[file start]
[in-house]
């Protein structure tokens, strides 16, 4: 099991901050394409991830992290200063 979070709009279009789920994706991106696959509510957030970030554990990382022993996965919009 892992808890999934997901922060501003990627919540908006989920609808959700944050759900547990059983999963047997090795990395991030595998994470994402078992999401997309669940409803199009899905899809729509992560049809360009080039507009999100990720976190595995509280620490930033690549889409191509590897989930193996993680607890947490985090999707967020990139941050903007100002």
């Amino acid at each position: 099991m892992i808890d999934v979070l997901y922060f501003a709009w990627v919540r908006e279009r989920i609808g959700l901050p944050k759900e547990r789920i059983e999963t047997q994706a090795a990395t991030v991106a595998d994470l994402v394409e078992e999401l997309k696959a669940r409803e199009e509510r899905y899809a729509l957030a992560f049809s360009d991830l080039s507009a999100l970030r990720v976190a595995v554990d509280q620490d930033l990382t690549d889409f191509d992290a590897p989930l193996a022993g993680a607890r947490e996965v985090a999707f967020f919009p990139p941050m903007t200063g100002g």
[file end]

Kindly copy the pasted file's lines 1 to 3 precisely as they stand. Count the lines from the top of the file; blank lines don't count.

[in-house]
């Protein structure tokens, strides 16, 4: 099991901050394409991830992290200063 979070709009279009789920994706991106696959509510957030970030554990990382022993996965919009 892992808890999934997901922060501003990627919540908006989920609808959700944050759900547990059983999963047997090795990395991030595998994470994402078992999401997309669940409803199009899905899809729509992560049809360009080039507009999100990720976190595995509280620490930033690549889409191509590897989930193996993680607890947490985090999707967020990139941050903007100002």
């Amino acid at each position: 099991m892992i808890d999934v979070l997901y922060f501003a709009w990627v919540r908006e279009r989920i609808g959700l901050p944050k759900e547990r789920i059983e999963t047997q994706a090795a990395t991030v991106a595998d994470l994402v394409e078992e999401l997309k696959a669940r409803e199009e509510r899905y899809a729509l957030a992560f049809s360009d991830l080039s507009a999100l970030r990720v976190a595995v554990d509280q620490d930033l990382t690549d889409f191509d992290a590897p989930l193996a022993g993680a607890r947490e996965v985090a999707f967020f919009p990139p941050m903007t200063g100002g």